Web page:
Note: Double slash in exportLocation is required for python to understand it.
7) Config File
You can also include a config file in your import directory to make small adjustments to how FaceRig handles your model. In mine, I have used set_friendly_name to rename the avatar's ingame name from avatarSmiley to Smiley, and set_skin_for_avatar so I can rename the avatar's skins if I ever make more than 1.
set_friendly_name avatarsmiley smiley set_skin_for_avatar avatarsmiley Default Default

What your import directory should look like so far:
8) Setup ImportWizard
Open ImportWizard, found in %FaceRig%/Bin/Tools/ImportWizard, and browse to your output directory.
Note: This step can be quickened by copy/pasting the path before clicking the browse button. This will allow the folder to already be open in the browsing window.

When you click OK, the wizard will automatically fill the import options for you.

While exporting a mesh, Blender tags '-material' to the end of every material's name. Because of this, the materials aren't automatically filled out when opening the model. You can either manually assign the textures their intended materials in the wizard, or you can account for the extra tag by adding it onto the end of your textures' filenames so they are automatically filled out upon opening.
Example: smiley_face_d.tga => smiley_face-material_d.tga -or- reassign as below img.

9) Click Import.
< >
Ponlets Aug 16, 2016 @ 8:46pm 
why does it have to be so hard to do :< i have a model rigged and everything but this seems really hard to import when i would think they could just let you import your rigged model to facerig and move the bones based on what the tracker sees not move via predefined animation but thats my thoughts ... great guide though :) ... i kinda wish this was a video on youtube :)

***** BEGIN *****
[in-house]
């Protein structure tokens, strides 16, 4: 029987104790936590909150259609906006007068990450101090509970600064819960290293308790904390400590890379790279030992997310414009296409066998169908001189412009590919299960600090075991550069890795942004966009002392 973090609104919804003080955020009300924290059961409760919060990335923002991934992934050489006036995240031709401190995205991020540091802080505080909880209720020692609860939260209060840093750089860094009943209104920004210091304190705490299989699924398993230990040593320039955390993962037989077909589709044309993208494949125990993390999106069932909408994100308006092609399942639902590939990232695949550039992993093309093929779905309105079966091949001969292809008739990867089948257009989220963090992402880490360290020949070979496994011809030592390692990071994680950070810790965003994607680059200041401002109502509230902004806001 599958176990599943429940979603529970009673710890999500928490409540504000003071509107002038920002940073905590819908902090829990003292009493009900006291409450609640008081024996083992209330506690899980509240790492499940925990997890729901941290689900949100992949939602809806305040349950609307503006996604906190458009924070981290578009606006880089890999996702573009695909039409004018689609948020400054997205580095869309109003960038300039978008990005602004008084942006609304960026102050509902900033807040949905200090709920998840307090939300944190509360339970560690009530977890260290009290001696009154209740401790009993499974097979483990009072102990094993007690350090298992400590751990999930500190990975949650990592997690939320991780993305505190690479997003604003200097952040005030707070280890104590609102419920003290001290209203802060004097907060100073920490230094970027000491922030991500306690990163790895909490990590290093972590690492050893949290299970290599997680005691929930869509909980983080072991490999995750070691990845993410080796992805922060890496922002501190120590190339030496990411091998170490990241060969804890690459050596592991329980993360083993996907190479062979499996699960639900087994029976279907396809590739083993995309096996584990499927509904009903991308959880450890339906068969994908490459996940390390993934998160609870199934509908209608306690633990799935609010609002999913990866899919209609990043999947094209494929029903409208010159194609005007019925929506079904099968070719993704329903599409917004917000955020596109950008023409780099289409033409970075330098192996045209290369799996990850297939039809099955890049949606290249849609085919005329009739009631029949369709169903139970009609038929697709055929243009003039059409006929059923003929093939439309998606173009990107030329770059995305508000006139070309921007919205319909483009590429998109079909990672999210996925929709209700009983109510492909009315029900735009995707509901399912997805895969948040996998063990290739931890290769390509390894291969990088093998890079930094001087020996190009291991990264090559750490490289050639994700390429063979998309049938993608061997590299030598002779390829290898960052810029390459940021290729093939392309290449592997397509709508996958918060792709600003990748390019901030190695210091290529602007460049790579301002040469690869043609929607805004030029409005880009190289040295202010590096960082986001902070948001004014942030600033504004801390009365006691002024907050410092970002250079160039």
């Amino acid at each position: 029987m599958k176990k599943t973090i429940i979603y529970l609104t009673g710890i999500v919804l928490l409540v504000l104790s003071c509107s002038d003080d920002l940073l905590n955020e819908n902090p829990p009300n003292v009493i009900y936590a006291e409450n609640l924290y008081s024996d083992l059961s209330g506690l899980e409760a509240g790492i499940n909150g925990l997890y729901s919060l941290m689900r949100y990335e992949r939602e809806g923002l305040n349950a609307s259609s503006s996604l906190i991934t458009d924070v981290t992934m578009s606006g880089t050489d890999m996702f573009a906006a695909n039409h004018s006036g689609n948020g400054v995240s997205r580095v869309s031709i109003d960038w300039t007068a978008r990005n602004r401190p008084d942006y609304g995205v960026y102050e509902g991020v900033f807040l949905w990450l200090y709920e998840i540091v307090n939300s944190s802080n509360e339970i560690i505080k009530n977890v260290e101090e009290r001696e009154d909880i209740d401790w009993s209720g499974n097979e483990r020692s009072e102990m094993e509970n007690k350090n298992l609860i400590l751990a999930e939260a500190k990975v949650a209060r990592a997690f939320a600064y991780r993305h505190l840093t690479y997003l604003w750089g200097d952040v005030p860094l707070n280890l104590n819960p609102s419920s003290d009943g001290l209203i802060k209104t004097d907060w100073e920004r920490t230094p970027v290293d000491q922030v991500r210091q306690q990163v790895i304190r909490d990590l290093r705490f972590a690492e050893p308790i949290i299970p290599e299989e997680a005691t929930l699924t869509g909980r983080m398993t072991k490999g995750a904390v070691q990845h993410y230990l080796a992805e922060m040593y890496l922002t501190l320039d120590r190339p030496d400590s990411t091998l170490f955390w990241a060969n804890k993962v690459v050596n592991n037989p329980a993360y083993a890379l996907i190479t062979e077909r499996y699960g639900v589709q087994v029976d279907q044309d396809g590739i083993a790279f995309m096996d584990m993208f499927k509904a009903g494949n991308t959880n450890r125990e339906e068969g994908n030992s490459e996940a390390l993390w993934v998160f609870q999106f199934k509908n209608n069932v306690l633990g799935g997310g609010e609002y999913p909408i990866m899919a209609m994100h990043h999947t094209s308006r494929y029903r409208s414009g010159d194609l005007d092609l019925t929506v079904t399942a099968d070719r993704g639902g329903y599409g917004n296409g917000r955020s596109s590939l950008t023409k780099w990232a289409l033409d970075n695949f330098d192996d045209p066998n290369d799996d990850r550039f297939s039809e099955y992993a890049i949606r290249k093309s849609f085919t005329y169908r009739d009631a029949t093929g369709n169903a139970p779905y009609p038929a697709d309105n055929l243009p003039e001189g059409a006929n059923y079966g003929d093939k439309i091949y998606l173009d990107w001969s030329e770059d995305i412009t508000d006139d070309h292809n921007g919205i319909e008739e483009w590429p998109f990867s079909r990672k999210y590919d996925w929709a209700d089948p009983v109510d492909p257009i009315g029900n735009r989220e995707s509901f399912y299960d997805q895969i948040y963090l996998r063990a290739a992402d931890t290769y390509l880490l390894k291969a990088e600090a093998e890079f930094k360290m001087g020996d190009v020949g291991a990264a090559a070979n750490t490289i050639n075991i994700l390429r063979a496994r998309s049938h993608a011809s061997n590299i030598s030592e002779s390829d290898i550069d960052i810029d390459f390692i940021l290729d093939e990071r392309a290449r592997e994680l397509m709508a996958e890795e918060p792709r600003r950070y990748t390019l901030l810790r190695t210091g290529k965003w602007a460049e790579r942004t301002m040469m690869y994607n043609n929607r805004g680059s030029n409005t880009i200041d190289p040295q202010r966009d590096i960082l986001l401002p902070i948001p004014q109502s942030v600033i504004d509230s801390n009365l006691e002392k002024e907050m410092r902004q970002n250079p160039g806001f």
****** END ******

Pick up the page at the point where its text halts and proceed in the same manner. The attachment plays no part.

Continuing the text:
Actualkevin Aug 16, 2016 @ 11:44am 
Hey what a great effort! Thanks for taking the time!
`Tyr~  [author] Aug 15, 2016 @ 8:38am 
Can't share the .blend, but i may be able to get around for a clarifying pass on the tutorial sometime when I can finish the model.
`Tyr~  [author] Aug 15, 2016 @ 8:37am 
He can use it without uploading it. Placing the files in the apropriate folder should work no problem.

For the files, the only method I know is to find them in the installed program's folder. If you asked facerig community managers, they'd probably hand it out no problem ( https://steamcommunity.com/app/274920/discussions/6/613936673288270863/ ).
HDVdeArgentina Aug 14, 2016 @ 6:38pm 
Hey, Tyr! Nice tutorial, looks pretty complex but I think I can handle it.
I'm going to make a custom character for a friend, but I don't have the FaceRig software. Where can I find the documentation that you mentioned for the 55 animations?

By the way, can he use the custom model without uploading it to the Workshop? Once there, everybody will be able to download it, so no more exclusive model for him.
aytimothy May 21, 2016 @ 4:31am 
Do you think you could share a copy of your current .blend file so that I can see how you've done it? If you can't could you at least clear something up for me:

Which bones (from the outliner) is which (in the 3D viewport)?
PoisonMaster Mar 11, 2016 @ 1:51am 
Hi, are there any tutorial specifically for max? Or some kind of documentation? Thanks for your work anyway.
YeetLord Grundel Feb 21, 2016 @ 10:18pm 
Sweet tutorial, im new to facerig but used blender alot so I cant weait to get into it!!
`Tyr~  [author] Jan 27, 2016 @ 8:38pm 
No easy way for the animations. If you use someone else's skeletons theres a chance you can use animations someone else made. But if your model is custom enough to require a custom skeleton, I know of no way to get animations besides making them yourself. The good new is that most of them are simple, and only require part of the bones to be animated.
Leeeeeroy Jenkiiiiiiins Jan 27, 2016 @ 2:45am 
OK, thanks. Still, what about the animations? Can I import them from somewhere, or must I make every one of the 55 myself?